Civilising the “Native”, Educating the Nation: Question & Answers Class 8 History SST

Civilising the “Native”, Educating the Nation: Question & Answers Class 8 Social Science History NCERT Book. This article provides help to students and teachers with answers and solutions to the textbook intext-questions and exercise questions. Click here for more other chapters of class 8 History.

Intext-Question & Answers

Activity Questions

Ans. My Reactions to Wood’s Dispatch

In the bustling streets of 1850s colonial India, where whispers of change and reform seemed to echo through every corner, news of Wood’s Despatch sent ripples of excitement and curiosity through the air. As an inhabitant of that time, my reactions were a complex blend of hope, scepticism, and anticipation for the future that this educational directive might herald.

Initial Intrigue and Hope:
At first, the very notion of a significant educational reform filled me with hope. The idea that the British authorities were acknowledging the need for a structured, well-defined educational system was indeed heartening. There was a palpable sense of optimism among my fellow citizens. We dared to believe that perhaps this directive could bridge the vast chasm between the colonial rulers and the indigenous population, offering us a chance at enlightenment and progress.

Cautious Anticipation:
Yet, this hope was laced with caution. History had taught us that colonial policies were often veiled instruments of control, and scepticism lingered. Questions arose in the minds of many: Would this educational reform truly be designed to uplift our society, or was it another means of tightening the colonial grip? The scepticism was born from the bitter memories of exploitative policies and cultural imposition. As the details of the Despatch began to surface, people debated, their voices reflecting a mix of hope and concern.

Eager Expectation for Change:
Despite the reservations, there was an undeniable eagerness for change. The Despatch’s focus on practical education, vocational training, and the development of local vernacular languages resonated deeply with the masses. For the first time, it seemed like the colonial administration was recognizing the value of our native languages and traditions. This recognition sparked a renewed sense of cultural pride and identity. Many hoped that the emphasis on vernacular languages would facilitate a more inclusive educational framework, enabling a broader section of society, including those who had been marginalized, to access knowledge.

A Vision of the Future:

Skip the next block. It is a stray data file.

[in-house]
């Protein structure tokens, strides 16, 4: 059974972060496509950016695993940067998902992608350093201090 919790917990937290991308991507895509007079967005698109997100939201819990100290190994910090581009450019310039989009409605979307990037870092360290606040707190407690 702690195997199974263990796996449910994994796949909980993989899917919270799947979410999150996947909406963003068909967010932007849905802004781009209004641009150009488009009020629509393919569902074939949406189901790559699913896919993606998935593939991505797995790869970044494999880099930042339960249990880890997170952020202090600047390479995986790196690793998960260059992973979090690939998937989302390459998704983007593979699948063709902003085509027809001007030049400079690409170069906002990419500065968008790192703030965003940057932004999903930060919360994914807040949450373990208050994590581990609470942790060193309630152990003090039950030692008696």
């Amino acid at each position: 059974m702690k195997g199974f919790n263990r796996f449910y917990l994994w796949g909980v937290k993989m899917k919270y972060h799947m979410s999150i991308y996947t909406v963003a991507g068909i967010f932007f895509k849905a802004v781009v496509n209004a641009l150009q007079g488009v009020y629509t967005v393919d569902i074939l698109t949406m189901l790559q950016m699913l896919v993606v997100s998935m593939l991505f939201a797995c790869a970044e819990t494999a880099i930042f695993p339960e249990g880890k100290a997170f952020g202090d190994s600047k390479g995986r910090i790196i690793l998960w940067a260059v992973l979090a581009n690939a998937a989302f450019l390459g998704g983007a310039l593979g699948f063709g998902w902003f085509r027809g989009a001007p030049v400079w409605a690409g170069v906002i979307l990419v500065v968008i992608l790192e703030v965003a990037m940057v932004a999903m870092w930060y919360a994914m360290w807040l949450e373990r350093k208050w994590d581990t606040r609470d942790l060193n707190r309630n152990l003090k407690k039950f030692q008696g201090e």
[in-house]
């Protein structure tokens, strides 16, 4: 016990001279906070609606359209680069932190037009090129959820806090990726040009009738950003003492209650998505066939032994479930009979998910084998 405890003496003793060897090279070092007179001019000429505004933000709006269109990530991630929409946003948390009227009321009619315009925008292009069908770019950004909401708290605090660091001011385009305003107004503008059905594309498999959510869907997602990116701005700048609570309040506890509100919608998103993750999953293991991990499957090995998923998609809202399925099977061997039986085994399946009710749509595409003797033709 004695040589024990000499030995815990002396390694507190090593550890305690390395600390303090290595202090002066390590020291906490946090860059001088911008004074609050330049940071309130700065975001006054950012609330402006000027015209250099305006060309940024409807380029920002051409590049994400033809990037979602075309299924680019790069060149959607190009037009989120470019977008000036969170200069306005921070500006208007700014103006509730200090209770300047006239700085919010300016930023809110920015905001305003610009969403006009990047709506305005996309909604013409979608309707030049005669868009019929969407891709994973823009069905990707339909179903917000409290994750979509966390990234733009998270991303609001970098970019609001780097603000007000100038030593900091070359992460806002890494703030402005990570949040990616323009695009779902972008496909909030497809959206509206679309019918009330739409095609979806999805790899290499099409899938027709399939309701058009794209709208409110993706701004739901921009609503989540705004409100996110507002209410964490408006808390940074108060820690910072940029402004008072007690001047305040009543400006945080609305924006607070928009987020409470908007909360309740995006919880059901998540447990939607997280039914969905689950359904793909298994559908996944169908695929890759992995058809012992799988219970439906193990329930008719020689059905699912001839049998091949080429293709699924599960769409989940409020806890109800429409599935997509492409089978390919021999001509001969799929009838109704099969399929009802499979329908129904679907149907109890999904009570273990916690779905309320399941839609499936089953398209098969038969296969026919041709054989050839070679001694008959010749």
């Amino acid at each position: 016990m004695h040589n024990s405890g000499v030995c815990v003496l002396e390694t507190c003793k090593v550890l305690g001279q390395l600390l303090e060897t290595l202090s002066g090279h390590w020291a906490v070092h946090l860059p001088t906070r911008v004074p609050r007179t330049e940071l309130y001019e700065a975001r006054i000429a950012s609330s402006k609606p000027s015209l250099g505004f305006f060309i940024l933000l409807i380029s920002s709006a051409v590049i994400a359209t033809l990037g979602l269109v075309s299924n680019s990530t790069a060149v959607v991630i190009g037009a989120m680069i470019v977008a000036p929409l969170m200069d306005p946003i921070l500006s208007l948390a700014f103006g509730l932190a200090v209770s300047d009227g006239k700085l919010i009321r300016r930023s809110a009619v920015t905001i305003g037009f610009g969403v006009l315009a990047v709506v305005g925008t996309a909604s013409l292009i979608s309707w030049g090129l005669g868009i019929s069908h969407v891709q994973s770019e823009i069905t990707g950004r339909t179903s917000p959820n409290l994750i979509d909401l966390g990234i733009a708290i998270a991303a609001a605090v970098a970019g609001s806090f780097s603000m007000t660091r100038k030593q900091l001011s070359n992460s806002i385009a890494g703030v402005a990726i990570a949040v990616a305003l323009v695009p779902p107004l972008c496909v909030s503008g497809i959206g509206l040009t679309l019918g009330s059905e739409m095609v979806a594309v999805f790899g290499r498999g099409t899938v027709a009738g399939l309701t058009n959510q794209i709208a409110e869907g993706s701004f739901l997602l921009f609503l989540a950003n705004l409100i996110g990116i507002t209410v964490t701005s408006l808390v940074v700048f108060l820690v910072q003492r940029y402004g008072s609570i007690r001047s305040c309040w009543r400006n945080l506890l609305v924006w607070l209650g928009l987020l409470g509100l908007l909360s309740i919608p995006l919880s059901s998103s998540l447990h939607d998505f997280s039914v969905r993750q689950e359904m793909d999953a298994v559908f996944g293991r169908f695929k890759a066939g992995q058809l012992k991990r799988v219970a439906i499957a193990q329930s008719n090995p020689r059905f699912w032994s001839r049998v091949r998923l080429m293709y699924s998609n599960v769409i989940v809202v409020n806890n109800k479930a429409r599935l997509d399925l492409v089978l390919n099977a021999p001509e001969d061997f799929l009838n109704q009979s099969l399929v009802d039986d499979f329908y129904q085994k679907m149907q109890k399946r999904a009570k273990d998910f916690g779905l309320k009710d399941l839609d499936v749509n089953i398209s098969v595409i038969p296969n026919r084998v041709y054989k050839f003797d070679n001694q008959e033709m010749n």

As discussions ensued, a vision of a brighter future emerged. There was talk of new schools, of children learning in their mother tongue, of the possibility of education reaching the farthest corners of our land. The prospect of a generation educated in the principles of modern science, literature, and arts was tantalizing. The Despatch inspired dreams of a more enlightened society, where knowledge would be the beacon guiding us toward progress.

In the end, my reactions were a blend of hope, caution, and optimism. The Wood’s Despatch, with all its complexities and uncertainties, represented a pivotal moment in our history. It was a promise, a promise that held the potential to transform our society and pave the way for a new era of education, enlightenment, and self-determination. Only time would tell if this promise would be fulfilled, but in the hearts of many, the flicker of hope burned bright, lighting the way for a future yet to unfold.

Ans. Response to Government-Regulated Pathshalas in the 1850s

Born into a humble family in the 1850s, the arrival of government-regulated pathshalas would have stirred a mix of hope and trepidation in my heart. Here’s how I might have responded:

Initial Hope and Excitement: Upon hearing about the establishment of government-regulated pathshalas, there would have been a glimmer of hope. Education was a luxury often out of reach for families like mine. The prospect of schools being regulated by the government meant a chance for me and other children from impoverished backgrounds to access knowledge, a chance for a better future.

Curiosity and Fear: Curiosity would have driven me to attend the newly established pathshala, but fear would have accompanied it. Fear of the unknown, fear of the strict discipline that formal education often entailed, and fear of failing to meet the expectations of teachers and society. Nevertheless, the opportunity to learn and improve my circumstances might have outweighed these fears.

Struggles and Determination: The reality of studying in a government-regulated pathshala would have been harsh. Limited resources, overcrowded classrooms, and stringent rules would have posed challenges. Yet, the determination to escape the cycle of poverty would have pushed me to persevere, regardless of the obstacles.

Gratitude and Ambition: Despite the challenges, there would have been a deep sense of gratitude for the chance to learn. Education would have been seen as a precious gift, a means to break free from the chains of poverty. Ambition would have been kindled – the dream of a brighter future, a stable job, and the ability to provide for my family would have motivated me to study diligently.

Ans. Reasons for School Dropouts by Age 13-14

1. Socioeconomic Factors:

  • Poverty: Families struggling with poverty might need children to work to contribute to the household income, forcing them to quit school.
  • Lack of Resources: Insufficient funds for books, uniforms, and other school necessities can lead to dropout, especially in impoverished families.

2. Social Pressures:

  • Gender Bias: Cultural norms and gender biases might favour boys’ education over girls’, leading to girls dropping out earlier.
  • Peer Pressure: Influence from peers involved in delinquency or early labour might lure children away from school life.

3. Educational Challenges:

  • Learning Difficulties: Students with learning disabilities may face challenges in keeping up with the curriculum, leading to frustration and dropout.
  • Lack of Quality Education: Poor quality of education, inadequate teaching methods, and untrained teachers can demotivate students.

4. Family Circumstances:

  • Migration: Families migrating for work might disrupt a child’s education, forcing them to leave school.
  • Family Responsibilities: Children might need to assist with younger siblings or perform household chores, hindering their ability to attend school consistently.

5. Health Issues:

  • Health Problems: Persistent health issues, especially in areas lacking healthcare access, can lead to irregular attendance and eventual dropout.

6. Lack of Interest: